So you’re not asking for a lower MOQ, what you’re doing is you’re saying I’m still committing to buying this amount of units but instead of having to pay for it all at once or instead of having to put a deposit down for it and then get all of it in all at once and then I have inventory that’s going to last a year or more, I would like to batch this out in smaller orders of maybe say 1,000 a piece or 2,000 a piece so that you can turn that faster and then you can keep that inventory moving faster. You create better cashflow and you’re still buying the same amount of units from your supplier. You’re just batching that order out instead of doing it all in one fell swoop.
Another thing you can do which is similar concept but ask the suppliers again if maybe they would give you a lower MOQ at the same price. When we negotiate, we usually negotiate using this anyway where we ask for well what is your pricing tier structure and if it’s cheapest at 10,000 units, we say would you be willing to place an order of this MOQ for the same price as the 10,000. Again, using the phrasing large volume repeat buyer gives you a lot of leverage to negotiate these types of deals with your suppliers. And again, the faster you turn your inventory, the better position your cashflow is going to be in. So if you can negotiate these types of terms with your suppliers, you’re going to greatly increase that cashflow.
The goals is we want to take our inventory, right? Because we have dollars essentially. We don’t really have products, we have dollars that are sitting on shelves at FBA or warehouse or wherever it happens to be sitting every day and we want to turn that into money in our hand. We want to turn that into money in our account, money in our pocket. So a couple of takeaways for you guys that you can write down. Pull your sales numbers, so the units you sold, and know how many units you’re selling a month approximately. If you are selling during fourth quarter, we just came through that, that’s a good number you’re going to want to know anyway because for stock for next fourth quarter, it’s a good number to know so that when you go to restock for next fourth quarter you have a baseline. Well, this is what I sold last fourth quarter so going into fourth quarter. You need to know these numbers. You can look at how many units that you’re selling per month.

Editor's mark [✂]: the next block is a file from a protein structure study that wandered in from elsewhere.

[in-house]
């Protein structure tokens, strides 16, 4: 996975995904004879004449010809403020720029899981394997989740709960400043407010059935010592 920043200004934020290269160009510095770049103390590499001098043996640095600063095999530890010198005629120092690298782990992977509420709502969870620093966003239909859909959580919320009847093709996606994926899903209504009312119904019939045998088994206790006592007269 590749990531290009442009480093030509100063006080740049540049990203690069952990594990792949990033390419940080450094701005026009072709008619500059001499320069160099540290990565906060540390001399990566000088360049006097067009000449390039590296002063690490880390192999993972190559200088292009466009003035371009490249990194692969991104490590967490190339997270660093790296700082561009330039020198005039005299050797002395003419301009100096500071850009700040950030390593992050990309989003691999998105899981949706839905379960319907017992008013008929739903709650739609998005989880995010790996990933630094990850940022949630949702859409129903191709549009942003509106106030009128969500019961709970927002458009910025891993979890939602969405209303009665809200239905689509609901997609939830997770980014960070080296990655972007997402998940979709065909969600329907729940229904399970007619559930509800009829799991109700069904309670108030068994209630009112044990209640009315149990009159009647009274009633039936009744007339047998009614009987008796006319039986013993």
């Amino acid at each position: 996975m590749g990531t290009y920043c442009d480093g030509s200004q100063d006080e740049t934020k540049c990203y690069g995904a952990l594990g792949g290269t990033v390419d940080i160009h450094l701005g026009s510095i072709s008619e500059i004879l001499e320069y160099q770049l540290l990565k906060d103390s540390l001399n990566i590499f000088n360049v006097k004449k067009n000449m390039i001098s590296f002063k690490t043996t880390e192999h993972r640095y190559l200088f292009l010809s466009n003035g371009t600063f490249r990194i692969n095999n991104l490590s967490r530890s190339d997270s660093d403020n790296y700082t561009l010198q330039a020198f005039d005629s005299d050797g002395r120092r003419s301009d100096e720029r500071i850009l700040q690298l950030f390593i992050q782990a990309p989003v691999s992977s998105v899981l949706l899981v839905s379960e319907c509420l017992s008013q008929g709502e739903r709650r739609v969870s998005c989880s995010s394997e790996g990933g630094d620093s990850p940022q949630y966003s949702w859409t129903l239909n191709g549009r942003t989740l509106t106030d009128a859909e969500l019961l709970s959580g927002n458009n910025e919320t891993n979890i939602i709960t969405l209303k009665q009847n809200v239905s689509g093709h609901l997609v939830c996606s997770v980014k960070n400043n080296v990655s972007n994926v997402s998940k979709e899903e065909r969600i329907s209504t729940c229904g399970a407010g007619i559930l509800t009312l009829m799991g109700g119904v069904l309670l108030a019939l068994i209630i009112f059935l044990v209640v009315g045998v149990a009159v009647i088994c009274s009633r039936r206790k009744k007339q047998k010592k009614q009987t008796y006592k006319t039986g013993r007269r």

Perform your inventory turnover calculations or pull your supplier invoices and look at how often you’re ordering. But basically, you need to know where you’re at now because you need to know where you need to go, right? You look at where you’re at now. How often is my inventory turning over? How many days worth of inventory do I have on hand? How often am I ordering things like that? Right now is an overall average for us, we’re turning our inventory about four times a year as an average of all of our products across the board which we have about 30 SKUS. So our goal now is to say okay, if this is where we’re at now, where do we need to be and that gives us a baseline of where to go. So we’re setting our goals for how often to turnover our inventory based on what we’re doing now and knowing where we need to go.